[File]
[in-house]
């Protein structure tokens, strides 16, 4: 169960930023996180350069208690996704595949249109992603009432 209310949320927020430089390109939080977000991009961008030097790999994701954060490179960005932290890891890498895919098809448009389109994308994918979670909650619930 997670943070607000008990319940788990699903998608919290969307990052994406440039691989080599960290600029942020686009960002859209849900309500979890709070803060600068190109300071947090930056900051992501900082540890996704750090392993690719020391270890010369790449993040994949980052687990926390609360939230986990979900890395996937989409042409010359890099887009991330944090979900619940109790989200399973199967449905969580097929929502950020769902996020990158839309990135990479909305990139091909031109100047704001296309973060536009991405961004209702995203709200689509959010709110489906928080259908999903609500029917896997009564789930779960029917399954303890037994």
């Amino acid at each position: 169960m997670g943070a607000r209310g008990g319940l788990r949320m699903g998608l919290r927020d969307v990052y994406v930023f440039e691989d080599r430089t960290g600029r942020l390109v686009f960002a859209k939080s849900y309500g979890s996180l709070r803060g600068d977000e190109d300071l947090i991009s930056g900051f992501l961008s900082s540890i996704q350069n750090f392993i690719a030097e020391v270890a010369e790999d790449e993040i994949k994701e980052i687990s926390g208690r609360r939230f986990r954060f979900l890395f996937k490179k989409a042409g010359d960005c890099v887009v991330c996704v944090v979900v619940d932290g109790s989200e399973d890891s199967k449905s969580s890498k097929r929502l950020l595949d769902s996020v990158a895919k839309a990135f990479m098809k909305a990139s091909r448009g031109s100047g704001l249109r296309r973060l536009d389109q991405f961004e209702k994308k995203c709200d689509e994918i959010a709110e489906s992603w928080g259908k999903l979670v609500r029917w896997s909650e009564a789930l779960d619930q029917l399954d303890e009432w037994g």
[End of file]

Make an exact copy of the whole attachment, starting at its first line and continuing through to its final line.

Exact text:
[in-house]
């Protein structure tokens, strides 16, 4: 169960930023996180350069208690996704595949249109992603009432 209310949320927020430089390109939080977000991009961008030097790999994701954060490179960005932290890891890498895919098809448009389109994308994918979670909650619930 997670943070607000008990319940788990699903998608919290969307990052994406440039691989080599960290600029942020686009960002859209849900309500979890709070803060600068190109300071947090930056900051992501900082540890996704750090392993690719020391270890010369790449993040994949980052687990926390609360939230986990979900890395996937989409042409010359890099887009991330944090979900619940109790989200399973199967449905969580097929929502950020769902996020990158839309990135990479909305990139091909031109100047704001296309973060536009991405961004209702995203709200689509959010709110489906928080259908999903609500029917896997009564789930779960029917399954303890037994």
């Amino acid at each position: 169960m997670g943070a607000r209310g008990g319940l788990r949320m699903g998608l919290r927020d969307v990052y994406v930023f440039e691989d080599r430089t960290g600029r942020l390109v686009f960002a859209k939080s849900y309500g979890s996180l709070r803060g600068d977000e190109d300071l947090i991009s930056g900051f992501l961008s900082s540890i996704q350069n750090f392993i690719a030097e020391v270890a010369e790999d790449e993040i994949k994701e980052i687990s926390g208690r609360r939230f986990r954060f979900l890395f996937k490179k989409a042409g010359d960005c890099v887009v991330c996704v944090v979900v619940d932290g109790s989200e399973d890891s199967k449905s969580s890498k097929r929502l950020l595949d769902s996020v990158a895919k839309a990135f990479m098809k909305a990139s091909r448009g031109s100047g704001l249109r296309r973060l536009d389109q991405f961004e209702k994308k995203c709200d689509e994918i959010a709110e489906s992603w928080g259908k999903l979670v609500r029917w896997s909650e009564a789930l779960d619930q029917l399954d303890e009432w037994g």